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lung cancer

KRAS in active and inactive states

Caption: Mutant KRAS protein (white) keeps switch (red/pink) open in active state for GTP (arrow). After treatment with ARS-1620 (blue), switch is trapped in inactive GDP-bound state.
Credit: Adapted from Cell. 2018 Jan 25;172(3):578-589.

Of the more than 1.7 million Americans expected to be diagnosed with cancer this year, nearly one-third will have tumors that contain at least one mutation in the RAS family of genes [1]. That includes 95 percent of pancreatic cancers and 45 percent of colon cancers. These mutations result in the production of defective proteins that can drive cancer’s uncontrolled growth, as well as make cancers resistant to therapies. As you might expect, RAS has emerged as a major potential target for fighting cancer. Unfortunately, it is a target that’s proven very difficult to “hit” despite nearly three decades of work by researchers in both the private and public sectors, leading NIH’s National Cancer Institute to begin The RAS Initiative in 2013. This important effort has made advances with RAS that have translational potential.

Recently, I was excited to hear of progress in targeting a specific mutant form of KRAS, which is a protein encoded by a RAS gene involved in many lung cancers and some pancreatic and colorectal cancers. The new study, carried out by a pharmaceutical research team in mouse models of human cancer, is the first to show that it is possible to shrink a tumor in a living creature by directly inhibiting mutant KRAS protein [2].

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Liquid Biopsy Schematic

Caption: Liquid biopsy. Tumor cells shed protein and DNA into bloodstream for laboratory analysis and early cancer detection.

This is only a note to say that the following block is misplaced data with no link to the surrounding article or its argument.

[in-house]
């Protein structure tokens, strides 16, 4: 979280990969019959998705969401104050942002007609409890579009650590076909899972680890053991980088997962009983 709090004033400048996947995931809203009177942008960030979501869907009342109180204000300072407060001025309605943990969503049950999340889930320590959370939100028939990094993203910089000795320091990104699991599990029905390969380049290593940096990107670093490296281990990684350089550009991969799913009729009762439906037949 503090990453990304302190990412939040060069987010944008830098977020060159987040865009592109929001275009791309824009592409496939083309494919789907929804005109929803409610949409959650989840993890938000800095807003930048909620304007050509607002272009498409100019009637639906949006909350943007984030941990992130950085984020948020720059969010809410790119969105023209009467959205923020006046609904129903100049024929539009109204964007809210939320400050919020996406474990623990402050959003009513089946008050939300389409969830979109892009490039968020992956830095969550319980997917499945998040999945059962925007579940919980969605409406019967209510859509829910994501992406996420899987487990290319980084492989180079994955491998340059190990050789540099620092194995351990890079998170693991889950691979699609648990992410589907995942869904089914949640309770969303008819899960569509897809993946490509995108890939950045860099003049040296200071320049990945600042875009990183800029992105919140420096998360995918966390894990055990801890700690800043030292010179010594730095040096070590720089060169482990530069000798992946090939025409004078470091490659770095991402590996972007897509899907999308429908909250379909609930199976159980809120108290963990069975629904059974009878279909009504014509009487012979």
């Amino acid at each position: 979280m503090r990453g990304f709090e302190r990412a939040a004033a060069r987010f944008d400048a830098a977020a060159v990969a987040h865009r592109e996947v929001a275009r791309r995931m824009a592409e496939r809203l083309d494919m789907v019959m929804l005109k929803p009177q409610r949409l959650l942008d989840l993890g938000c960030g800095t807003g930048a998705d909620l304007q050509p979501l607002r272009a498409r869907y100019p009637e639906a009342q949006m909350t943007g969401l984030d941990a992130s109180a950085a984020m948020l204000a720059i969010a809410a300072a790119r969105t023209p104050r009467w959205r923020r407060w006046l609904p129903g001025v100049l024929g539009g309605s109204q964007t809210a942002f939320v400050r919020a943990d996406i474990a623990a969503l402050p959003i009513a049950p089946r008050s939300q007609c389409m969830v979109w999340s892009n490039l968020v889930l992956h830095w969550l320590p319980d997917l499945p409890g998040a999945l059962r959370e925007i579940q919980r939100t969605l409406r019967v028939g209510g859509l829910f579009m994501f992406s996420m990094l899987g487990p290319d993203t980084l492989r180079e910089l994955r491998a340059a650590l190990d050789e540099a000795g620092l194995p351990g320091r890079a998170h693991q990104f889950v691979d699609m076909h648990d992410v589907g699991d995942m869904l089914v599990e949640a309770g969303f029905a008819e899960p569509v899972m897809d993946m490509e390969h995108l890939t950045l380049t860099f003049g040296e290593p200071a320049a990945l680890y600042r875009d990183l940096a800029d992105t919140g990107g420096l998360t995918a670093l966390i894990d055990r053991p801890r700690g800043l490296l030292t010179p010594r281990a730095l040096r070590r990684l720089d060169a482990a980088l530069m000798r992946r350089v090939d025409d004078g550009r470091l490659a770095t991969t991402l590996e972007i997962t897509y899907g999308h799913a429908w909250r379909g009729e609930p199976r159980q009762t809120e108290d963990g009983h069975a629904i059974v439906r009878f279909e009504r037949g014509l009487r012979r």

Early detection usually offers the best chance to beat cancer. Unfortunately, many tumors aren’t caught until they’ve grown relatively large and spread to other parts of the body. That’s why researchers have worked so tirelessly to develop new and more effective ways of screening for cancer as early as possible. One innovative approach, called “liquid biopsy,” screens for specific molecules that tumors release into the bloodstream.

Recently, an NIH-funded research team reported some encouraging results using a “universal” liquid biopsy called CancerSEEK [1]. By analyzing samples of a person’s blood for eight proteins and segments of 16 genes, CancerSEEK was able to detect most cases of eight different kinds of cancer, including some highly lethal forms—such as pancreatic, ovarian, and liver—that currently lack screening tests.

In a study of 1,005 people known to have one of eight early-stage tumor types, CancerSEEK detected the cancer in blood about 70 percent of the time, which is among the best performances to date for a blood test. Importantly, when CancerSEEK was performed on 812 healthy people without cancer, the test rarely delivered a false-positive result. The test can also be run relatively cheaply, at an estimated cost of less than $500.

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Cancer OddsWe humans are wired to search for a causative agent when something bad happens. When someone develops cancer, we seek a reason. Maybe cancer runs in the family. Or perhaps the person smoked, never wore sunscreen, or drank too much alcohol. At some level, those are reasonable assumptions, as genes, lifestyle, and environment do play important roles in cancer. But a new study claims that the reason why many people get cancer is simply just bad luck.